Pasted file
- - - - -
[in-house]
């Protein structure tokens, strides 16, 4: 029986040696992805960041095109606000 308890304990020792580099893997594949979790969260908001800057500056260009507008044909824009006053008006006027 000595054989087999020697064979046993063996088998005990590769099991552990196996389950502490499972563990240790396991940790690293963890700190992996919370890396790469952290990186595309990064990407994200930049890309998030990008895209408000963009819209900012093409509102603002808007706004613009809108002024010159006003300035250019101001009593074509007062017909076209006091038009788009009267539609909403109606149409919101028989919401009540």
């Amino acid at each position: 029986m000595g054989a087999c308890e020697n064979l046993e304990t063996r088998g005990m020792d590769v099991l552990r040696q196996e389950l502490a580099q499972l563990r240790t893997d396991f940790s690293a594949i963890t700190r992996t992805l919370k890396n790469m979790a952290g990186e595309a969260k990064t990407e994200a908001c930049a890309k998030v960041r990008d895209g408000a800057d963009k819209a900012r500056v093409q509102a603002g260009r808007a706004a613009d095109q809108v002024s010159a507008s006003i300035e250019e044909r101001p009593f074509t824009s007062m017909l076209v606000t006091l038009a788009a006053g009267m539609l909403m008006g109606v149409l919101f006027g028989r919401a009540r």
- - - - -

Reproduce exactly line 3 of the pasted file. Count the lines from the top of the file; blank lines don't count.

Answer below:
């Amino acid at each position: 029986m000595g054989a087999c308890e020697n064979l046993e304990t063996r088998g005990m020792d590769v099991l552990r040696q196996e389950l502490a580099q499972l563990r240790t893997d396991f940790s690293a594949i963890t700190r992996t992805l919370k890396n790469m979790a952290g990186e595309a969260k990064t990407e994200a908001c930049a890309k998030v960041r990008d895209g408000a800057d963009k819209a900012r500056v093409q509102a603002g260009r808007a706004a613009d095109q809108v002024s010159a507008s006003i300035e250019e044909r101001p009593f074509t824009s007062m017909l076209v606000t006091l038009a788009a006053g009267m539609l909403m008006g109606v149409l919101f006027g028989r919401a009540r």